No Cover Image

Journal article 464 views 97 downloads

Influence of training status and exercise modality on pulmonary O2 uptake kinetics in pubertal girls / Melitta McNarry, Joanne R. Welsman, Andrew M. Jones

European Journal of Applied Physiology, Volume: 111, Issue: 4, Pages: 621 - 631

Swansea University Author: Melitta McNarry

DOI (Published version): 10.1007/s00421-010-1681-6

Abstract

The influence of training status on the oxygen uptake ( O2) response to heavy intensity exercise in pubertal girls has not previously been investigated. We hypothesised that whilst training status-related adaptations would be evident in the O2, heart rate (HR) and deoxyhemoglobin ([HHb]) kinetics of...

Full description

Published in: European Journal of Applied Physiology
Published: 2010
URI: https://cronfa.swan.ac.uk/Record/cronfa26159
Tags: Add Tag
No Tags, Be the first to tag this record!
Abstract: The influence of training status on the oxygen uptake ( O2) response to heavy intensity exercise in pubertal girls has not previously been investigated. We hypothesised that whilst training status-related adaptations would be evident in the O2, heart rate (HR) and deoxyhemoglobin ([HHb]) kinetics of pubertal swimmers during both lower and upper body exercise, they would be more pronounced during upper body exercise. Eight swim-trained (T; 14.2±0.7 years) and eight untrained (UT; 14.5±1.3 years) girls completed a number of constant-work-rate transitions on cycle and upper body ergometers at 40% of the difference between the gas exchange threshold and peak O2. The phase II O2 time constant (τ) was significantly shorter in the trained girls during both cycle (T: 21 ± 6 vs. UT: 35 ± 11 s; P<0.01) and upper body exercise (T: 29 ± 8 vs. UT: 44 ± 8 s; P<0.01). The O2 slow component was not influenced by training status. The [HHb] τ was significantly shorter in the trained girls during both cycle (T: 12 ± 2 vs. UT: 20 ± 6 s; P<0.01) and upper body exercise (T: 13 ± 3 vs. UT: 21 ± 7 s; P<0.01), as was the HR τ (cycle, T: 36 ± 5 vs. UT: 53 ± 9 s; upper body, T: 32 ± 3 vs. UT: 43 ± 2; P<0.01). This study suggests that both central and peripheral factors contribute to the faster O2 kinetics in the trained girls and that differences are evident in both lower and upper body exercise.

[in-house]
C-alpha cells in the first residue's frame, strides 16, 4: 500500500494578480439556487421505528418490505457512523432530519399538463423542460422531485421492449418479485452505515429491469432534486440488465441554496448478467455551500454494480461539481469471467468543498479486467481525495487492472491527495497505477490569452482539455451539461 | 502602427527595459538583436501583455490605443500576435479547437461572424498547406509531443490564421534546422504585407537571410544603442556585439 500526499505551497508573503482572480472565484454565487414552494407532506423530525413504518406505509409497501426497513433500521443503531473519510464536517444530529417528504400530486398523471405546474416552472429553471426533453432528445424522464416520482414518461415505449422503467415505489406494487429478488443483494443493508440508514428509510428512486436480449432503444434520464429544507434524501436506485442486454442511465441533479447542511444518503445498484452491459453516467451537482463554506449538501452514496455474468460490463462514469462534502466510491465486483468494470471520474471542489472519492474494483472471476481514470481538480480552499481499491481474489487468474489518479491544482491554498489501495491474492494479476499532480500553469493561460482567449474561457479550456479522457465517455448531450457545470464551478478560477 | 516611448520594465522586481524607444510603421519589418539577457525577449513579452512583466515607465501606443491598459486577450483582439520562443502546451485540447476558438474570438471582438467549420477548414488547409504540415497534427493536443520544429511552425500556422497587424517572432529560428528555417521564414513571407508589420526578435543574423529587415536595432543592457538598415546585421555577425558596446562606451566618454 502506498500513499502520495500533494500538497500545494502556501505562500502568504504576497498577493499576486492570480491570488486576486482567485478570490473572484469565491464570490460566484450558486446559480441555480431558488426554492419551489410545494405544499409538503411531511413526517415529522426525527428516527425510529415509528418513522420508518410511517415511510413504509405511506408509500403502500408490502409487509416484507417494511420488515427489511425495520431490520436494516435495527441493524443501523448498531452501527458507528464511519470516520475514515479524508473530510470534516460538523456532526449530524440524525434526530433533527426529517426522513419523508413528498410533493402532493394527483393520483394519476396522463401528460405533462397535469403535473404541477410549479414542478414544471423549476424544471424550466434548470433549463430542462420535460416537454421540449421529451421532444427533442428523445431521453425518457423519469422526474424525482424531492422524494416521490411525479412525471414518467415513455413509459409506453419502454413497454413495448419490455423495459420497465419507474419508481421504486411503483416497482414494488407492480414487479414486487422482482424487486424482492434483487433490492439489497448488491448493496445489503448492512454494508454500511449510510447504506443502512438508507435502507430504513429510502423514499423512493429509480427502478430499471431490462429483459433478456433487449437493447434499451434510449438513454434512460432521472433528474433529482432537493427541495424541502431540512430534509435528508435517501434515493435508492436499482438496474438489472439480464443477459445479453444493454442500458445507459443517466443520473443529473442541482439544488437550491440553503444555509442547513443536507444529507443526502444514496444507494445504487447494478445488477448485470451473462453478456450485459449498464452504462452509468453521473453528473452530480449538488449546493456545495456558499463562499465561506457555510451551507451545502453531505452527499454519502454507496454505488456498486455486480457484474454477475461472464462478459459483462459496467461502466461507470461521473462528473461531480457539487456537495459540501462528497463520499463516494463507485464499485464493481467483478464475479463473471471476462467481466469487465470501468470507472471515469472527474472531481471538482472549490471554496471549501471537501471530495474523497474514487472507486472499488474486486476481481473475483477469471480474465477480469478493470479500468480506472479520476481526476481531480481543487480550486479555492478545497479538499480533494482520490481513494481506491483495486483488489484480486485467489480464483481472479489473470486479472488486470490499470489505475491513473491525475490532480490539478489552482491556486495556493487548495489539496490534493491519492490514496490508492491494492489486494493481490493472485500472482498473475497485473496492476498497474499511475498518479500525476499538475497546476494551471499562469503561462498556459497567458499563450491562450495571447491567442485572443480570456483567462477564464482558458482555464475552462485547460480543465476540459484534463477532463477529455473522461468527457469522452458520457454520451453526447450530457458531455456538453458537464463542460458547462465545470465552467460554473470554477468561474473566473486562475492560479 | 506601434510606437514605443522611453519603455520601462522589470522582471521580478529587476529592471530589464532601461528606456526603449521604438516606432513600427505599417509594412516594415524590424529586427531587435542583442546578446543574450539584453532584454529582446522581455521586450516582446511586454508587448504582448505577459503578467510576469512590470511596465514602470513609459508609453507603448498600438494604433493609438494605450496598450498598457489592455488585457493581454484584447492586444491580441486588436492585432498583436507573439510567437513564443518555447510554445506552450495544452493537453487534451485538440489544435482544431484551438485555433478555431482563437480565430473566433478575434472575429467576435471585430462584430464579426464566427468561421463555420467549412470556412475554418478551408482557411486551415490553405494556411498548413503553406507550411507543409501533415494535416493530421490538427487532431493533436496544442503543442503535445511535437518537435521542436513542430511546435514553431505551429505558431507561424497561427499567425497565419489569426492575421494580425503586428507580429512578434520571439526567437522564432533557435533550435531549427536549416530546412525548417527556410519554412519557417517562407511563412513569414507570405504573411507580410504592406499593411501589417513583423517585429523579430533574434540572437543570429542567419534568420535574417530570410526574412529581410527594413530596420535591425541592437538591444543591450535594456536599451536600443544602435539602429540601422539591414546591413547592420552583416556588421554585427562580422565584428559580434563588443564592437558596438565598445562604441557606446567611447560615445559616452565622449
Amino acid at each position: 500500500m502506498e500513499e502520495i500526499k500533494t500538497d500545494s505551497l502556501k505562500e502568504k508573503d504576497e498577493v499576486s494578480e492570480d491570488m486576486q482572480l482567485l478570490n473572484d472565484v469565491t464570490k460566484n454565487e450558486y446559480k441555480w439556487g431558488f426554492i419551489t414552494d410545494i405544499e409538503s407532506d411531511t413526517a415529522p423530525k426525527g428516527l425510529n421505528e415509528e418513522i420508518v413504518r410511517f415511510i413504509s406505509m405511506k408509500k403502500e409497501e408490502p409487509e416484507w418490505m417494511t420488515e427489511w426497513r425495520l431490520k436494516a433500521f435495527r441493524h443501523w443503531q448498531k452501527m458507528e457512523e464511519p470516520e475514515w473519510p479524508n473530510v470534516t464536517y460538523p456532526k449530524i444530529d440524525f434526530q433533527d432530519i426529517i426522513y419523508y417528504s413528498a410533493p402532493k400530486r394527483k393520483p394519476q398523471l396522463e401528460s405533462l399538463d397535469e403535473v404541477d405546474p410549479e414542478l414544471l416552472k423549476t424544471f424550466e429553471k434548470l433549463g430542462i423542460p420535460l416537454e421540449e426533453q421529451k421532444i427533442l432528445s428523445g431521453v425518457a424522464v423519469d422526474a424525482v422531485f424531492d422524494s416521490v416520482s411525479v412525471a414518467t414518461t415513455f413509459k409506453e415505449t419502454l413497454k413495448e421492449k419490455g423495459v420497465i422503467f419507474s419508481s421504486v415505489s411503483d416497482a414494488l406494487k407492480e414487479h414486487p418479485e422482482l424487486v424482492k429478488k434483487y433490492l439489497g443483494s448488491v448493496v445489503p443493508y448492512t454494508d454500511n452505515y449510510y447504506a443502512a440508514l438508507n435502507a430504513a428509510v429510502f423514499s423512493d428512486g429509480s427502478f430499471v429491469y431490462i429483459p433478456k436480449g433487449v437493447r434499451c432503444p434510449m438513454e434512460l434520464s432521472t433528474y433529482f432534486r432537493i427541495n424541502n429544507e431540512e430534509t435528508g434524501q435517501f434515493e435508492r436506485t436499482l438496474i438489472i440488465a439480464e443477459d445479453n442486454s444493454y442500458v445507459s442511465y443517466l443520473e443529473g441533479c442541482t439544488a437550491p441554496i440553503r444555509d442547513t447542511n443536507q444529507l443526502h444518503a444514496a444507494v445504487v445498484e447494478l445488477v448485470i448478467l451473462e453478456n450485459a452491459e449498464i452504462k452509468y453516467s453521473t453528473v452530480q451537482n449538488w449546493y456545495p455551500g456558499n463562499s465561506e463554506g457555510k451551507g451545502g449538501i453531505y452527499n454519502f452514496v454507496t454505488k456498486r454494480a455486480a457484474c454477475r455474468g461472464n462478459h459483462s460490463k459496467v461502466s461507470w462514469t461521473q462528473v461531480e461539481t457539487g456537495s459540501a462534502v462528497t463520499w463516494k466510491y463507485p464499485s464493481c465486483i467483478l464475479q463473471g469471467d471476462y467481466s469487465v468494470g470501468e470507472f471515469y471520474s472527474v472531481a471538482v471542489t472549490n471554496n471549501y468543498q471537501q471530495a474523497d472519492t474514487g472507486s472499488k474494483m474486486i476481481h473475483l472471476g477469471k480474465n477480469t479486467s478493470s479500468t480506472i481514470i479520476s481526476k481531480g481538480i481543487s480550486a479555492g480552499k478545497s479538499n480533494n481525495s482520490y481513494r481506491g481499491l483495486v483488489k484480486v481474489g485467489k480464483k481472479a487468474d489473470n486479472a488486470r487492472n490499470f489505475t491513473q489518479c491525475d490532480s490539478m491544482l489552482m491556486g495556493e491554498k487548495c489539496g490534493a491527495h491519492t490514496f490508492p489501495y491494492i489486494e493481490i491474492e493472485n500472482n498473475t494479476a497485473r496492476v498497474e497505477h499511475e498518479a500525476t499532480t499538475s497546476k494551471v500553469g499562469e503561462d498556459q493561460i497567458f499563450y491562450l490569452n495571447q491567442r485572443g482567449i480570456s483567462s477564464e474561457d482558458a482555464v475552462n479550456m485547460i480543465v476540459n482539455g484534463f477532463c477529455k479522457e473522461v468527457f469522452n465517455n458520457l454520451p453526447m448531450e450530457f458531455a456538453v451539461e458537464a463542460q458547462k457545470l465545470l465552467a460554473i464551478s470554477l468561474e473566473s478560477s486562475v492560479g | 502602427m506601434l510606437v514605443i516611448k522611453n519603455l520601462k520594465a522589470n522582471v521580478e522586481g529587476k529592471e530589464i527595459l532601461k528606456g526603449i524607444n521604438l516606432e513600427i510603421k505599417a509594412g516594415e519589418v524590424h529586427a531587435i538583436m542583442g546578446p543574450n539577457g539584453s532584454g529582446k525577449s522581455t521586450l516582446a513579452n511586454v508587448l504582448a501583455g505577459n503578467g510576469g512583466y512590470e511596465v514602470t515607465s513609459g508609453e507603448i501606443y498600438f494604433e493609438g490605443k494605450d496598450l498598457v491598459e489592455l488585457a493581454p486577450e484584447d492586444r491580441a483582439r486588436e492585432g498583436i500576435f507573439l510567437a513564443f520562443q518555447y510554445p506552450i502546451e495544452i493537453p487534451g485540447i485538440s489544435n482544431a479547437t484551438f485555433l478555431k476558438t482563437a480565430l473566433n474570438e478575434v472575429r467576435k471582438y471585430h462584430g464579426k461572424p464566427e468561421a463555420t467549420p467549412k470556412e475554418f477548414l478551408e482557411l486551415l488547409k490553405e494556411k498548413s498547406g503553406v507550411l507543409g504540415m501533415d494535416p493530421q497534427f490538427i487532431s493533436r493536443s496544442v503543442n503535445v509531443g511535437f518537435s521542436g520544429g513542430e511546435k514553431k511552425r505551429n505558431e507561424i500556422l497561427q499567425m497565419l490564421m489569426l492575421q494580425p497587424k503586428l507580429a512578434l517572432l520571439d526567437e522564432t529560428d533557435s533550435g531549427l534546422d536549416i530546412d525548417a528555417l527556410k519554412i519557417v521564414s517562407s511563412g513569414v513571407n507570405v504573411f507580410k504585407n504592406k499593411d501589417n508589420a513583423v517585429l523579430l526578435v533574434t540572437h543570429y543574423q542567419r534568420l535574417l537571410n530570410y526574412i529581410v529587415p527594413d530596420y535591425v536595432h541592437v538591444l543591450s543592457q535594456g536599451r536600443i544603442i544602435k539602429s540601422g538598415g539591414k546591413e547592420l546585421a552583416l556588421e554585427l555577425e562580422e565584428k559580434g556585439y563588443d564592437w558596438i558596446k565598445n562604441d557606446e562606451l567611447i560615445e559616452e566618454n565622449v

Keywords: Oxygen uptake kinetics; near-infrared spectroscopy; training, children; adolescents; upper body exercise
College: College of Engineering
Issue: 4
Start Page: 621
End Page: 631